A perfectly Tudor Christmas

According to Claire Ridgeway:

[A]advent, the four weeks leading up to Christmas, was a time of fasting which did not end until Christmas Day. Alison Sim, in “Pleasures and Pastimes in Tudor England”, writes of how Christmas Eve was particularly strict and Tudor people were not allowed to eat eggs, cheese or meat. On Christmas Day, the festive celebrations began early with a mass before dawn and then two further masses later in the day. Church congregations held lighted tapers as the genealogy of Christ was sung and then they went home to enjoy a well-deserved Christmas Day feast.

The Twelve Days of Christmas started on Christmas Day and finished on Epiphany, otherwise known as Twelfth Night. Of course, the majority of the extravagant food and entertainment was for the rich, but even the poor got to celebrate. According to James Hoare, ” … tools were downed and work was forbidden between Christmas Eve (24 December) and Epiphany (6 January).” Of course, it was easier for the men to stick to this rule: they worked in the fields etc. But women worked at home. So one tradition was to cover the spinning wheels with flowers so that they could not be used. Work was resumed on the first Monday after Epiphany and was known as Plough Monday.

christmas-dinner-3881666_1280Today, the Yule Log usually takes the form of a yummy cake. But James Hoare tells us that it comes from: 

A pre-Christian tradition thought to have been introduced by the Norse and maintained by the Tudor gentry, a large log from the base of a tree would be decorated with ribbons and dragged home. Laid upon the great hearth of the manor on Christmas Eve it would be kept smouldering over the full ‘12 Days of Christmas’. It was considered lucky to keep some of the charred remains for next year’s fire.

The Christmas carols ‘We Wish You a Merry Christmas’, ‘The First Noel’ and ‘Good KingItcarol-1895380_1280 Wenceslaus’ were born in the Tudor period. Christmas Carols in the Tudor period also involved dancing as well as singing. It was at this time that Christmas carols branched out into secular topics as well as religious material.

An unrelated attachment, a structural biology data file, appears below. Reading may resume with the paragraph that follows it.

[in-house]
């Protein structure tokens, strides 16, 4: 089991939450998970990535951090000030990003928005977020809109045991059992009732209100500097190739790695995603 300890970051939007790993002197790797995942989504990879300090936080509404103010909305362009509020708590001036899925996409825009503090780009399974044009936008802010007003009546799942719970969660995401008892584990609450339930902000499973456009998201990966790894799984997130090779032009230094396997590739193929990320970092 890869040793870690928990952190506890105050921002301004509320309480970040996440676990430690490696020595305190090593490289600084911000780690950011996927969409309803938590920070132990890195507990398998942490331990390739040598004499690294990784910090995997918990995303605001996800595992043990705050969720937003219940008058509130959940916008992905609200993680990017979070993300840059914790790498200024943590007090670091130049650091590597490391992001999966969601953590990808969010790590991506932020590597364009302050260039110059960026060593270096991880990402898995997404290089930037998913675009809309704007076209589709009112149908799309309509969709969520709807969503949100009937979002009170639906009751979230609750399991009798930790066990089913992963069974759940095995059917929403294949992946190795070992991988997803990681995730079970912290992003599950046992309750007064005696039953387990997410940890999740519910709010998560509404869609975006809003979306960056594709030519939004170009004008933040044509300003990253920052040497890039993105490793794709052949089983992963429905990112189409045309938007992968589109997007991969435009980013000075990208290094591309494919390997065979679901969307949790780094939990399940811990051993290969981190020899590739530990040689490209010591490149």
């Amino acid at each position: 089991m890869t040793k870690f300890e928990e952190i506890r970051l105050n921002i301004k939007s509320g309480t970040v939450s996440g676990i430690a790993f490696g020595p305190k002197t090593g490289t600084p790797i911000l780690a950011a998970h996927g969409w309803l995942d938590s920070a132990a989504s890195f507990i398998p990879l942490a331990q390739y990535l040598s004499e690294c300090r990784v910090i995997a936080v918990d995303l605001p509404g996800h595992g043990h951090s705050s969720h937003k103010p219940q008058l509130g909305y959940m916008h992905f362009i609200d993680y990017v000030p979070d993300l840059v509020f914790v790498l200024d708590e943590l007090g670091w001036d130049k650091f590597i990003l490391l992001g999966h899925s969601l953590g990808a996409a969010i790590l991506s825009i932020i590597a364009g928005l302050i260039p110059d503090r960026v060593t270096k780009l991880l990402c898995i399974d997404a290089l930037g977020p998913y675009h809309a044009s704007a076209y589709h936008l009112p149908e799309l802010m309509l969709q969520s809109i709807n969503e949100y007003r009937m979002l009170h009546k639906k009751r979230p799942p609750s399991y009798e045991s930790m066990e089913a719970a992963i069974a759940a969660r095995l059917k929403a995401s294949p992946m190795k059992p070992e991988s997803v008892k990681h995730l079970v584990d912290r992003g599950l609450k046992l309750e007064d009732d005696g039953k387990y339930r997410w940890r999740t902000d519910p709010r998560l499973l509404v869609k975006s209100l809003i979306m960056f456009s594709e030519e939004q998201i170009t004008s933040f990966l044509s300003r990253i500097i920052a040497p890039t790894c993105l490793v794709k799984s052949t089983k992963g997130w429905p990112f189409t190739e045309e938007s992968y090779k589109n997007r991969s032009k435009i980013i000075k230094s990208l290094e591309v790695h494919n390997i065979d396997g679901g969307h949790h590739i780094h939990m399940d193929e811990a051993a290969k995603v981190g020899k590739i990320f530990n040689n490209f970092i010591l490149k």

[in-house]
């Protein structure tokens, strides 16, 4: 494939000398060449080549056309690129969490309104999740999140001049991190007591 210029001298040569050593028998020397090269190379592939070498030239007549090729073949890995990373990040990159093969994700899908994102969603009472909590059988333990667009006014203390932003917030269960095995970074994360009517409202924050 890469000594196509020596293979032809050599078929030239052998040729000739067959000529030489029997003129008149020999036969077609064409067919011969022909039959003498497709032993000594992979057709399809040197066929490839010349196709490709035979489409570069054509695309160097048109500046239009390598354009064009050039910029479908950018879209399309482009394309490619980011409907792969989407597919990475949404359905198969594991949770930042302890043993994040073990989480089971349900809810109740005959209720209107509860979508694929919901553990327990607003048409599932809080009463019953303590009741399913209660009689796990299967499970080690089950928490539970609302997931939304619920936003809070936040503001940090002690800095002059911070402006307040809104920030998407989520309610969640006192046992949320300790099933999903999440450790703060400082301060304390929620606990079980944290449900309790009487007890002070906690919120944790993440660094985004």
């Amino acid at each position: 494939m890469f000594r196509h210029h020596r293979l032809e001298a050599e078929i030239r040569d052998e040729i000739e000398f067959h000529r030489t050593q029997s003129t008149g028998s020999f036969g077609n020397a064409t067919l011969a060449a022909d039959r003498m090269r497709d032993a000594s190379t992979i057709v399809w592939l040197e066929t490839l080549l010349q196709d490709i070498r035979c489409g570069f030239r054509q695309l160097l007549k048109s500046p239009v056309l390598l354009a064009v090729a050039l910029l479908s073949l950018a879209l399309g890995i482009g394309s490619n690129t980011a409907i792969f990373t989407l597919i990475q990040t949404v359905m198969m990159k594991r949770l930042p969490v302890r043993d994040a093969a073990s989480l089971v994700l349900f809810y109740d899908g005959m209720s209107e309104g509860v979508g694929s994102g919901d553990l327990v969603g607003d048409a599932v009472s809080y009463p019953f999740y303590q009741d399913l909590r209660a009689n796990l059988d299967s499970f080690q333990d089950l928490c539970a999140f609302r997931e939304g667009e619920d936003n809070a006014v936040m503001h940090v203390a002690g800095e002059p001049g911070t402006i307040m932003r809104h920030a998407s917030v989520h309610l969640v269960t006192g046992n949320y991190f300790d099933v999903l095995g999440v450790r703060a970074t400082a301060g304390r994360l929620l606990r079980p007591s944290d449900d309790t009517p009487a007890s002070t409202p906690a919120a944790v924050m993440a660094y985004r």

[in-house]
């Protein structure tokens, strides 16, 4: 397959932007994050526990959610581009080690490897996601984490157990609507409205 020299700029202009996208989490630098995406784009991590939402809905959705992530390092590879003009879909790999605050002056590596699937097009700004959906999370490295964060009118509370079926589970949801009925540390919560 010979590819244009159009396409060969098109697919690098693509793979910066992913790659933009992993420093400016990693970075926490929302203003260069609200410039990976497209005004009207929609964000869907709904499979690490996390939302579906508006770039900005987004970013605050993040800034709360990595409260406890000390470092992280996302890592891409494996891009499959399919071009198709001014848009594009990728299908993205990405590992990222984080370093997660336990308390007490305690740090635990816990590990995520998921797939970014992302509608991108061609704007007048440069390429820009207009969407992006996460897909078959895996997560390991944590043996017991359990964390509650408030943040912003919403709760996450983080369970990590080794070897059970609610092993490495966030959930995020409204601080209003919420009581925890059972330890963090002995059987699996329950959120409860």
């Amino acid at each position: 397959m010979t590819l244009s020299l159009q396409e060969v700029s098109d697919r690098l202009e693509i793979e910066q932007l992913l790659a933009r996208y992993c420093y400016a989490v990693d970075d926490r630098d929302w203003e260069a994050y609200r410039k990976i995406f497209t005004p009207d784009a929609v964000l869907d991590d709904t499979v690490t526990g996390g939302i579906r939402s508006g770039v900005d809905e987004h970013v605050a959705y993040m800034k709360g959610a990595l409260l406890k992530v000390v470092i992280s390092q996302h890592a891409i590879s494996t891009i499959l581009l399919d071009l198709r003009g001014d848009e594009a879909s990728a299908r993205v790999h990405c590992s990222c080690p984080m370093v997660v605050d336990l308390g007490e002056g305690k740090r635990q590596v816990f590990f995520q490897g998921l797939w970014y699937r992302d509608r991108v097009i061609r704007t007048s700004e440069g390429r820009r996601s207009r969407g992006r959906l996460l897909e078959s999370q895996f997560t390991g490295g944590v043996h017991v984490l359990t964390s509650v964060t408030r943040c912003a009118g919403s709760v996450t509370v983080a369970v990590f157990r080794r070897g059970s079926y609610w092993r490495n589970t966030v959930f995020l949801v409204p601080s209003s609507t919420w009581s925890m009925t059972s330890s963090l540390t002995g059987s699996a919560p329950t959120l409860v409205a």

british-2381_1280It is believed that the minced pie (or pye as it was called then) came from the Tudor period. It was certainly used then. It was made with thirteen ingredients (prunes, raisins, dates, powdered beef, butter, egg yolk, flour, suet or marrow, and minced mutton and seasoned with salt, pepper and saffron). It is said that it contained thirteen ingredients to represent Jesus and the twelve apostles – although why it wasn’t served at Easter in that instance is a mystery to me. 

The ‘kissing bough – or wreath’ was another tradition borrowed from the pagan past. wreath-3005547_1280 Today, of course, we just have mistletoe, but in the past, the bough was made from “… mistletoe, ash, hazel or willow, covered in evergreens and supporting an effigy of the baby Jesus in the centre.” I imagine that this is where our traditional Christmas wreath also came from.

Gifts were also exchanged during the Twelve Days of Christmas – but on New Years Day. 

Let’s not forget food! Sandra Byrd sets it out nicely:

In Tudor Times the most sumptuous feasts were held on 25th Dec, 1st Jan and 6th Jan. In 1532/33, the preparation for the 12th night feast at Greenwich palace required the building of a temporary boiling and working house. Up to 24 courses would be served, much more than was needed for the guests, but it was a status symbol. Leftover food was always used to feed the poor.

Now – why was food and feasting become so important? Advent, which starts on the fourth Sunday before Christmas and ends Christmas Day, was a time that ” … consisted of fasting and a limited range of foods which were allowed to be eaten … Christmas Eve was particularly strict and people were not allowed to eat eggs, cheese or meat.” (Claire Ridgeway on Sarah Bryson’s post).

But the feasting began Christmas Day. All kinds of meats: swan, boar, turkey, goose, partridge, peacock – nothing was too extravagant for a Christmas feast. But why tell you about it when I can show you. This excellent documentary is well worth watching: A Tudor Feast at Christmas.

With that, I leave you to a Merry Christmas, with blessings for you and those you love at Christmas.

Kerry

 

 

Featured image from tudortutor.com

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